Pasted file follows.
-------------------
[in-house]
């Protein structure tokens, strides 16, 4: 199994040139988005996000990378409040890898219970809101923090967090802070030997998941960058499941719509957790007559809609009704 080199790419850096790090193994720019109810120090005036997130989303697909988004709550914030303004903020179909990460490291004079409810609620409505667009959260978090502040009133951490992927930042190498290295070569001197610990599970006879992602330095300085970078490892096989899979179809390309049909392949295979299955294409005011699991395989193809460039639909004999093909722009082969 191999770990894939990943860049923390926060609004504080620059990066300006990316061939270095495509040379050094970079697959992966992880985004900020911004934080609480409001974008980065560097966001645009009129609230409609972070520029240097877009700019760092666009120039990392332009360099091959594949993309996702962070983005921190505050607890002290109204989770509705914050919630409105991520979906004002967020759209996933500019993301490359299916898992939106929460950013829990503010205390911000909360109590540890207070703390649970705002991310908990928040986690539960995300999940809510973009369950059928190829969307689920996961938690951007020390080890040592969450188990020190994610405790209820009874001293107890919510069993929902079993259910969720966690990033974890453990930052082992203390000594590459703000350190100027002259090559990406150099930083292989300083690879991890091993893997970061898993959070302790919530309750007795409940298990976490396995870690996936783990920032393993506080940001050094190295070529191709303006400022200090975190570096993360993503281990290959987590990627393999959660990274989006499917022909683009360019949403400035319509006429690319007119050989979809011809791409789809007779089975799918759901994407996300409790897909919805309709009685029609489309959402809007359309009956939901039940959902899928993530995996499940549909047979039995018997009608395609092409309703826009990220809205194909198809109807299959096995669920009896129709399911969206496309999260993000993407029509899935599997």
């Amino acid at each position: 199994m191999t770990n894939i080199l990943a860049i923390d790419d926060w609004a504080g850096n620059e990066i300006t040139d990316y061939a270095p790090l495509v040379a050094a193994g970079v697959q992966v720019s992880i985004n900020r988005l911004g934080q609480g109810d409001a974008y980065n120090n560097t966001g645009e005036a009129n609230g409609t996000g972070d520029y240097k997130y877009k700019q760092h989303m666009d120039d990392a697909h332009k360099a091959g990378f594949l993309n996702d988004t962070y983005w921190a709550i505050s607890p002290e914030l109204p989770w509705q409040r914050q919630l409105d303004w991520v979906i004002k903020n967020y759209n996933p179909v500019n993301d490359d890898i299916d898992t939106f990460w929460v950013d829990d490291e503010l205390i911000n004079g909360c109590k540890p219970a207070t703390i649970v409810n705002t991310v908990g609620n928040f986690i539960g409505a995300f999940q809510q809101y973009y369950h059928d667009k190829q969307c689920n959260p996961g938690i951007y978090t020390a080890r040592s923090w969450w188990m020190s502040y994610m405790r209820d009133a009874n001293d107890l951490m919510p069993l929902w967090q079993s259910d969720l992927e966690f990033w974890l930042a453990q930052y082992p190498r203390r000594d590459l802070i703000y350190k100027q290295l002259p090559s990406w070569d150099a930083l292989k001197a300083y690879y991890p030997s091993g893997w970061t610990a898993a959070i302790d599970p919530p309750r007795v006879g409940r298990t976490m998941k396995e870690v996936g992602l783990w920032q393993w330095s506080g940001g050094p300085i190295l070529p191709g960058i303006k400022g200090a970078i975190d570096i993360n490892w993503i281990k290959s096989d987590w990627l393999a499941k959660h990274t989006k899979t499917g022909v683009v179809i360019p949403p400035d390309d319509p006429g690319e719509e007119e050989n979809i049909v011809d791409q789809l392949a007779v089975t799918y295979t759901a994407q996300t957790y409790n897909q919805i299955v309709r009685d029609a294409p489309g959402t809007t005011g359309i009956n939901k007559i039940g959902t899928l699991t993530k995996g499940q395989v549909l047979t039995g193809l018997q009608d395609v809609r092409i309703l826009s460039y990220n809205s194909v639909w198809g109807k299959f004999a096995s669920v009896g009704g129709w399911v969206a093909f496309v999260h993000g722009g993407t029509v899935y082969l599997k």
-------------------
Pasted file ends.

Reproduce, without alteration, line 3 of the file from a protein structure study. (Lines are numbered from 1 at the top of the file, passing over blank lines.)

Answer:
């Amino acid at each position: 199994m191999t770990n894939i080199l990943a860049i923390d790419d926060w609004a504080g850096n620059e990066i300006t040139d990316y061939a270095p790090l495509v040379a050094a193994g970079v697959q992966v720019s992880i985004n900020r988005l911004g934080q609480g109810d409001a974008y980065n120090n560097t966001g645009e005036a009129n609230g409609t996000g972070d520029y240097k997130y877009k700019q760092h989303m666009d120039d990392a697909h332009k360099a091959g990378f594949l993309n996702d988004t962070y983005w921190a709550i505050s607890p002290e914030l109204p989770w509705q409040r914050q919630l409105d303004w991520v979906i004002k903020n967020y759209n996933p179909v500019n993301d490359d890898i299916d898992t939106f990460w929460v950013d829990d490291e503010l205390i911000n004079g909360c109590k540890p219970a207070t703390i649970v409810n705002t991310v908990g609620n928040f986690i539960g409505a995300f999940q809510q809101y973009y369950h059928d667009k190829q969307c689920n959260p996961g938690i951007y978090t020390a080890r040592s923090w969450w188990m020190s502040y994610m405790r209820d009133a009874n001293d107890l951490m919510p069993l929902w967090q079993s259910d969720l992927e966690f990033w974890l930042a453990q930052y082992p190498r203390r000594d590459l802070i703000y350190k100027q290295l002259p090559s990406w070569d150099a930083l292989k001197a300083y690879y991890p030997s091993g893997w970061t610990a898993a959070i302790d599970p919530p309750r007795v006879g409940r298990t976490m998941k396995e870690v996936g992602l783990w920032q393993w330095s506080g940001g050094p300085i190295l070529p191709g960058i303006k400022g200090a970078i975190d570096i993360n490892w993503i281990k290959s096989d987590w990627l393999a499941k959660h990274t989006k899979t499917g022909v683009v179809i360019p949403p400035d390309d319509p006429g690319e719509e007119e050989n979809i049909v011809d791409q789809l392949a007779v089975t799918y295979t759901a994407q996300t957790y409790n897909q919805i299955v309709r009685d029609a294409p489309g959402t809007t005011g359309i009956n939901k007559i039940g959902t899928l699991t993530k995996g499940q395989v549909l047979t039995g193809l018997q009608d395609v809609r092409i309703l826009s460039y990220n809205s194909v639909w198809g109807k299959f004999a096995s669920v009896g009704g129709w399911v969206a093909f496309v999260h993000g722009g993407t029509v899935y082969l599997k």